- Carve-Out Deals. We saw an uptick in carve-out deals as companies tried to shore up balance sheets and focus on core businesses. Executives of carved-out businesses need to be sensitive to the dynamics of the transaction and market norms for a variety of reasons. Unlike in “whole company” transactions, executives of a carved-out business may not have been integrally involved in the business negotiations over deal terms (while being forced to live within the confines of those terms). In addition, executives of a carved-out business, while being relied on to lead the newly independent business and deliver on the value inspiring the deal, may not have as much experience with typical market practices and negotiations on “C-suite” executive compensation issues because of their prior roles within a larger organization and the nature of a carve-out transaction. Finally, treatment of parent–seller equity and other arrangements (e.g., rollover or co-investment requirements) may present issues that are unique to the carve-out context.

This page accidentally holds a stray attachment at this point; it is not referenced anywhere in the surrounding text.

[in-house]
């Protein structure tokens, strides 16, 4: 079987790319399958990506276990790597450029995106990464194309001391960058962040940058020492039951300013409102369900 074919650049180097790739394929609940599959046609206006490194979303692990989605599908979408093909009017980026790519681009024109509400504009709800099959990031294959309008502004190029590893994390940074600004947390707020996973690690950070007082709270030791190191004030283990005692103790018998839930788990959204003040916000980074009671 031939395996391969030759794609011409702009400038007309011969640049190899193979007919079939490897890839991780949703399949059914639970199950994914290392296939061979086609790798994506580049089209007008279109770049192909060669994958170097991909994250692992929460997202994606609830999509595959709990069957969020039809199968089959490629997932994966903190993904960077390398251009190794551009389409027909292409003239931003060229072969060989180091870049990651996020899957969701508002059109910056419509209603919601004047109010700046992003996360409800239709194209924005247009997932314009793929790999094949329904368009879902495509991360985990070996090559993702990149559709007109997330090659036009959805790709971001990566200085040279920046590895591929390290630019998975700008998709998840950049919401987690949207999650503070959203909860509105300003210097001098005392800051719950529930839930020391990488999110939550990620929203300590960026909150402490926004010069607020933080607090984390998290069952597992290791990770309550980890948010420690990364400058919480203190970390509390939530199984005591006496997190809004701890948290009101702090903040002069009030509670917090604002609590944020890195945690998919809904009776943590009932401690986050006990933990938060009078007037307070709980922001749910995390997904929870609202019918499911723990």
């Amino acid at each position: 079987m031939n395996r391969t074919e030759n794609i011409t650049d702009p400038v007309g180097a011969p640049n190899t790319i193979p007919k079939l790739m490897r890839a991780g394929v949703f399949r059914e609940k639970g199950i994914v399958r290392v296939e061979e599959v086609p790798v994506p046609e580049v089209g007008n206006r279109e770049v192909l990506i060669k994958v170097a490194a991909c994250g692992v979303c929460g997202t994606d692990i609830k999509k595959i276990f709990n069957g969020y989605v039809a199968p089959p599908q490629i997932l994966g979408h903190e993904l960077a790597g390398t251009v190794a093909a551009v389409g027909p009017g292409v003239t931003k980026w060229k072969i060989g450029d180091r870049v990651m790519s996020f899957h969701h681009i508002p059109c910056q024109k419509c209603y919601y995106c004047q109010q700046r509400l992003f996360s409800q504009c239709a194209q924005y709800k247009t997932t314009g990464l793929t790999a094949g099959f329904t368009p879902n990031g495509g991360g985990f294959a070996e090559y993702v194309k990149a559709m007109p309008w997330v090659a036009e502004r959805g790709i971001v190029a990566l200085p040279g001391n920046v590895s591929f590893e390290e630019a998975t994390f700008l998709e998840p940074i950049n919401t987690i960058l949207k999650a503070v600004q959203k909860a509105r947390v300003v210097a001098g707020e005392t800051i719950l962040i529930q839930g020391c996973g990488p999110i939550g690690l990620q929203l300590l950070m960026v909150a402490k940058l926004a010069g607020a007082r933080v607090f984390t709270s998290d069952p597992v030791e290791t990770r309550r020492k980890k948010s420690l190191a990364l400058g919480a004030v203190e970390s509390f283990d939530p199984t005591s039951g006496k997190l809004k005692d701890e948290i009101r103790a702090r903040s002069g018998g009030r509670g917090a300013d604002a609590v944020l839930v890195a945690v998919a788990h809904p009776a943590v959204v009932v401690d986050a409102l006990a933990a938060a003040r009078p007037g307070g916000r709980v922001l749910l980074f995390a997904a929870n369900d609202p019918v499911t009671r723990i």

- Significant Regulatory Developments. The SEC finalized a number of key regulatory developments affecting executive compensation at public companies. First, new disclosure requirements illustrating the relationship between executive pay and performance became effective for fiscal years ending on or after December 16, 2022 (i.e., this year’s proxy season for calendar-year fiscal companies). It will be interesting to see whether this additional disclosure will affect executive compensation practices and negotiating dynamics (between public companies and their executives) over time. Second, mandatory clawback requirements related to erroneously awarded pay received due to misstated financials were finalized. Most large public companies had previously adopted clawback policies in expectation of these rules, but the rules will require clawbacks in more situations than many existing policies require. Third, the SEC tightened rules regarding 10b5-1 trading plans, narrowing the circumstances where they can be used. This reinforces the need for careful liquidity planning — and attention to liquidity rights — for executives of public companies (including newly IPO’d companies). Finally, although not a 2022 development, in the very early days of 2023 the Federal Trade Commission (the “FTC”) proposed a rule that, if finalized, would effectively invalidate all work-based non-competes (including for executives) and significantly limit deal-related non-competes for workers (including executives). We are continuing to analyze the FTC’s proposed rule and we anticipate providing further updates on this topic.